Things You Need to Go Camping for the First Time
By Catalogs Editorial Staff
Contributed by Info Guru Lindsay Shugerman
Maybe you missed out on all those Scouting camping trips. Or maybe you grew up in a family like mine where roughing it meant staying in a hotel without room service. Or perhaps you’ve caught the glamping bug and you’re ready to enjoy the great outdoors in style.
But since you’ve never gone camping, you have no idea what to buy or pack to go camping for the first time. And those giant outdoors stores are no help — if you bought everything they suggested you’d be heading out on a six-figure excursion!
Take it from someone who had to learn as she went (and made some mistakes along the way.) The basics you need for a good outdoor experience aren’t complicated. In fact, this list of ten campers’ must-haves will cover most of it.
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10. A tent (or some other kind of shelter)
It might seem obvious that you need a tent to camp, but trust me, it’s not. I’ve met several people who were enamoured with the idea of sleeping under the stars. Until it started to rain. Or leaves and twigs started falling from the trees.
So do procure some kind of tent for this outing. But skip the giant luxury models (you absolutely do NOT need a tent with a porch!) and find something that is 1) easy to set up and 2) big enough for you and your companion(s) to fit into comfortably.
9. Something to sleep on
The ground is hard. And it gets harder (and bumpier) as the night wears on. Something to put underneath your body will make sleeping a whole lot more possible…and will reduce your urge to chuck the whole experience about three hours after you turn in. An air mattress, a core sleeping pad or (in a pinch) a big pile of quilts are a must-have whether you’re going camping for the first time or the hundredth time.
8. Something to sleep in
Unless you are camping in the Florida Keys in August, you’re probably going to want something to crawl into or cover up with. (And if you are planning on camping in the Keys in August…just don’t! Seriously!) A sleeping bag that’s rated for the nighttime temperatures you’re likely to encounter is the best bet. It not only keeps you cozy, it rolls up neatly for travel and packing the car.
7. Something to see by (at night)
Unless you’re staying at a fancy campground with electric lights all around, there is one thing you are sure to notice when the sun goes down. It gets dark. I mean REALLY dark. So even if your campsite has restrooms, you’re not going to be able to find them at 3 a.m. without some kind of camping lantern or good flashlight. And you’ll probably want to be able to see inside your tent while you’re getting ready to settle in for the night, too. Yup, you’ll need a lantern in there as well. Make sure whatever you choose gives off enough light and will stay lit as long as you need it.
6. Something to cook on
If you’re planning on eating hot food on your camping trip, you’re going to need something to cook on. That could be a camp stove. Or it could be a camp fire. If you’re thinking the campfire means you don’t need to plan ahead, think again. You’ll need some matches (waterproof is best), some kind of utensils for holding or turning your food and probably some kind of grate to hold those pans or pots.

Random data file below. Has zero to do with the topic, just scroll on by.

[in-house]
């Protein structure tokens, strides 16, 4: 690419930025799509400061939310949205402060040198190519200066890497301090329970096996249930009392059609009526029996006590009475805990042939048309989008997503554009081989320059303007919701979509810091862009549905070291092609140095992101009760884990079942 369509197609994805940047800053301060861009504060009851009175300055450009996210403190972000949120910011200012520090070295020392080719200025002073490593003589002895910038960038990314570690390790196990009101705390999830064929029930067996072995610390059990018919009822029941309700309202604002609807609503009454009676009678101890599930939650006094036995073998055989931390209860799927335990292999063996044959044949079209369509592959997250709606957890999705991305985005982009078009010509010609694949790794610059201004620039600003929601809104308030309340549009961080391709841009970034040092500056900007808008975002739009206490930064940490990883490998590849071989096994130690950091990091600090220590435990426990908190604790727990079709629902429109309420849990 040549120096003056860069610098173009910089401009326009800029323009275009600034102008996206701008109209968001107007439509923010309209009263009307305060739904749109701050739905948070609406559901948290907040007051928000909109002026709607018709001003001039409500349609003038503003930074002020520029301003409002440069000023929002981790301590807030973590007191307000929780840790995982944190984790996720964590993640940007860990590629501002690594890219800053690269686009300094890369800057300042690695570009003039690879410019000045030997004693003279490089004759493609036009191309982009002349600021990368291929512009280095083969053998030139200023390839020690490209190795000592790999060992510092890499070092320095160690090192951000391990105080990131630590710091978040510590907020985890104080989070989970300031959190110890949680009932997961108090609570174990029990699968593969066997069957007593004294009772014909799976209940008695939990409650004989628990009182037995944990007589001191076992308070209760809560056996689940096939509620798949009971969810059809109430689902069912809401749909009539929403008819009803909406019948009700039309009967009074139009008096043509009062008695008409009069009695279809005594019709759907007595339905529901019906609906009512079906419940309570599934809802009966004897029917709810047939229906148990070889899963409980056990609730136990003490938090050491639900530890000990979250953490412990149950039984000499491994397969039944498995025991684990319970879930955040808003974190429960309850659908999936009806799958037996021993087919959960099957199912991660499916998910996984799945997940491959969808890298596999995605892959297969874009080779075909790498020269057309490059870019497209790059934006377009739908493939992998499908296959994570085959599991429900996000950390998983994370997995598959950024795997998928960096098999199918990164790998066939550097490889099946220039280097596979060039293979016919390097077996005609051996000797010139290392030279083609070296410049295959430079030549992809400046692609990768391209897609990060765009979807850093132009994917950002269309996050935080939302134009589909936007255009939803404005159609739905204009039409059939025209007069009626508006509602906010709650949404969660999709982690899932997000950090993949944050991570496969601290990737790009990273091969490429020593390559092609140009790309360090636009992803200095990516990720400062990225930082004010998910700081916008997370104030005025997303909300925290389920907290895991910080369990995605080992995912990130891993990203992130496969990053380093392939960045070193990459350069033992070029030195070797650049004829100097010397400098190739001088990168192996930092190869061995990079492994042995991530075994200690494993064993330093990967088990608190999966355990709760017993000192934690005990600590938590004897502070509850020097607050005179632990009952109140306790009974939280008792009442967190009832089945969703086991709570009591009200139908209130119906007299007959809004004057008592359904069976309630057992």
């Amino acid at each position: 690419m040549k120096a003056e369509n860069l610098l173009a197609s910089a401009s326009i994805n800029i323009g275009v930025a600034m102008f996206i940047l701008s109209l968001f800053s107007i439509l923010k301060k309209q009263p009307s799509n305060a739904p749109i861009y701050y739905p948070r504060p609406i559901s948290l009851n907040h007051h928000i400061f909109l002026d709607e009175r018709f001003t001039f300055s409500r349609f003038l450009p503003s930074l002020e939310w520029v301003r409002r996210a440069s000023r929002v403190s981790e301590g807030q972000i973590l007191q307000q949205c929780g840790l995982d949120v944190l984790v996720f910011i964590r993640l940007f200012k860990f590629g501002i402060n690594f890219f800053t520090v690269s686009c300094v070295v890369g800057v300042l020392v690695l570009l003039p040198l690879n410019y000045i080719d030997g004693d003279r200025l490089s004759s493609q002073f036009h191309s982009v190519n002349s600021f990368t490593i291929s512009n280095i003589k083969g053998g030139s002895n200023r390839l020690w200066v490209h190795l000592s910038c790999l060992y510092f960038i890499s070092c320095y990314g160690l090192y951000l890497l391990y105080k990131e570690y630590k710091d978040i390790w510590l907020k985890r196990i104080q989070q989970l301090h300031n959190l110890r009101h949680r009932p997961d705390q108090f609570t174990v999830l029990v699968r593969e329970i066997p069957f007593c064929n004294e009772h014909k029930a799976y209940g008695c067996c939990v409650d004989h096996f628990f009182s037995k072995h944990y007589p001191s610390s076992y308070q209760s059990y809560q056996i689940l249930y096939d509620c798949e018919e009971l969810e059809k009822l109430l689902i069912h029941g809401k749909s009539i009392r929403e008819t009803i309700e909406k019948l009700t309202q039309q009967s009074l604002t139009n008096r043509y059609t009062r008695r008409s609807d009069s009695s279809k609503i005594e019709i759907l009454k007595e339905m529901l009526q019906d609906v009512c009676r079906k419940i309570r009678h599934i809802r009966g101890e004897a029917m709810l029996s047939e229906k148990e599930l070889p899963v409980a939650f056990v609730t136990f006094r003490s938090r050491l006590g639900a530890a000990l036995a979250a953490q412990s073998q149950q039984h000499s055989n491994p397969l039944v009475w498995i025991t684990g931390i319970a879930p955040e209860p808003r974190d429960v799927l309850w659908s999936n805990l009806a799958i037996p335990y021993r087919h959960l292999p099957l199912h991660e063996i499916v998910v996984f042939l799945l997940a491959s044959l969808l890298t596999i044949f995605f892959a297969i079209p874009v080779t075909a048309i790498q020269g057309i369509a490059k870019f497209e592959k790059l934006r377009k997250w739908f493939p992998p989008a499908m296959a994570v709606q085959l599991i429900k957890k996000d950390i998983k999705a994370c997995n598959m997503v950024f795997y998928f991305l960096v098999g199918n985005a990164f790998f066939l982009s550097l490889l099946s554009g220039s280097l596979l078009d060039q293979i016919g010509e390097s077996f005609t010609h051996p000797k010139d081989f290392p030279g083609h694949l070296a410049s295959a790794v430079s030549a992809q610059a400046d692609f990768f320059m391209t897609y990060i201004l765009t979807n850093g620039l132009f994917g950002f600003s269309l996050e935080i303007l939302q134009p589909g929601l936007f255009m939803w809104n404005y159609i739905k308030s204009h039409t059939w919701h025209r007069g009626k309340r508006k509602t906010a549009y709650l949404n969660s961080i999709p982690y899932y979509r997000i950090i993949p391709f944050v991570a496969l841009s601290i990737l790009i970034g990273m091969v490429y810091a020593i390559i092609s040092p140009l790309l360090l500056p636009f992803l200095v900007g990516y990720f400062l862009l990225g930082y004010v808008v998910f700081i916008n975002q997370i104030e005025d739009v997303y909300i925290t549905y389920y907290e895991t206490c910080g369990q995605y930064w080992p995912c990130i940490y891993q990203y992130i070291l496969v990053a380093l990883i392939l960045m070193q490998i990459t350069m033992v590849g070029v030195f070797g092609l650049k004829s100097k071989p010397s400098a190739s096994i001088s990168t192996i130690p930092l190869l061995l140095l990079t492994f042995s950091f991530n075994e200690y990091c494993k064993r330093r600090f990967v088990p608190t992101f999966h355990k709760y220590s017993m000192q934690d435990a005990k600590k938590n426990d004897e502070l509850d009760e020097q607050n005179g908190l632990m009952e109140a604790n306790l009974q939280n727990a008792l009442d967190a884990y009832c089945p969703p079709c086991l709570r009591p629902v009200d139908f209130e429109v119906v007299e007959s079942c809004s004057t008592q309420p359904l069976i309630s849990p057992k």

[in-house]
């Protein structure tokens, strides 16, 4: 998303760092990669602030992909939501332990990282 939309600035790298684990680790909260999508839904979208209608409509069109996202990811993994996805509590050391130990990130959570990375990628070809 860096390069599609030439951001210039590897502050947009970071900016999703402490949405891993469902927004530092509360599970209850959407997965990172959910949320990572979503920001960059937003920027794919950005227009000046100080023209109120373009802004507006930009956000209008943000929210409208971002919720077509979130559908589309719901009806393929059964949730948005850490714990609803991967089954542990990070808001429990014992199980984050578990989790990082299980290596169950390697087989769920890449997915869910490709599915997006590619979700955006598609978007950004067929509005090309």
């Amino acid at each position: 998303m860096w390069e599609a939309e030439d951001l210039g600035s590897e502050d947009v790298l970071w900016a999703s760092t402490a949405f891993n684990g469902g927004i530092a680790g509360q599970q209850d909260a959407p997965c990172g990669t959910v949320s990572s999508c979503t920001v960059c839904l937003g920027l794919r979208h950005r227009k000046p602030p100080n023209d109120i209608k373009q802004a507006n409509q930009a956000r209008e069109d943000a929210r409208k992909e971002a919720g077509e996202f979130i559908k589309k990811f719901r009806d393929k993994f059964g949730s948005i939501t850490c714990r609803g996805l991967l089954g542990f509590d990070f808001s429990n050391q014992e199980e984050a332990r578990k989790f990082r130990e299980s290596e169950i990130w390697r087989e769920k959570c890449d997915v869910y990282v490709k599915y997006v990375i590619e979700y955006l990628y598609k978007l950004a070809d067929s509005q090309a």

5. Something to cook in (and something to cook!)
It doesn’t have to be fancy…those old pots and pans you have from college will probably work just fine (although I must say I do love my cast iron Dutch oven when I go camping.) But you will need to plan ahead to bring the right number of pots or pans for what you plan to cook.
And while we’re talking about cooking, do remember to plan ahead for every meal. Keep your menu simple, and make a list of every ingredient you’ll need. There’s no reaching into the cabinet for salt or cooking oil when you’re in the wild.
4. Extra clothes
If you’re camping and it’s hot, you’ll want something no-so-sweaty to change into. If it’s cold, you’ll need layers. If it’s raining, you need dry clothing. Pack at least a couple of changes of clothes, a jacket, extra socks, and extra pair of shoes (or camp slippers) and something in case the weather suddenly goes south.
3. Water. Lots of water.
Unless you’re going to a campsite with running water, make sure you take enough water for drinking, cooking and washing up. If there is running water, do find in advance if it’s potable. Some campsites have water that’s fine for bathing, but not safe for drinking or cooking. Plan for what you think you need…and then take more! (If you’re hiking in, pack a good water purifier to take care of some of your water needs.)
2. Something for the bugs
Bugs can quickly ruin an otherwise great camping experience. Include some kind of personal insect repellent and maybe some mosquito netting for bug-free sleeping. Bundles of dried rosemary tossed into the campfire do a good job of keeping pests away, too.
1. Something to tell you where you are
Whenever you’re heading out into the wilderness, make sure you know where you’re going, what to expect once you get there, and how to get back. If you’re camping off the grid, or plan on combining your camping trip with some hiking, kayaking or exploring, make sure you have good, detailed and up-to-date maps of your destination. And share all of that information with someone back home before you leave. Cell phone service can be spotty in many areas, so you’ll want someone to know where you are in case you don’t return on schedule.
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Camping doesn’t have to be expensive or complicated. A few simple supplies and a good map can take you everywhere you need to go.
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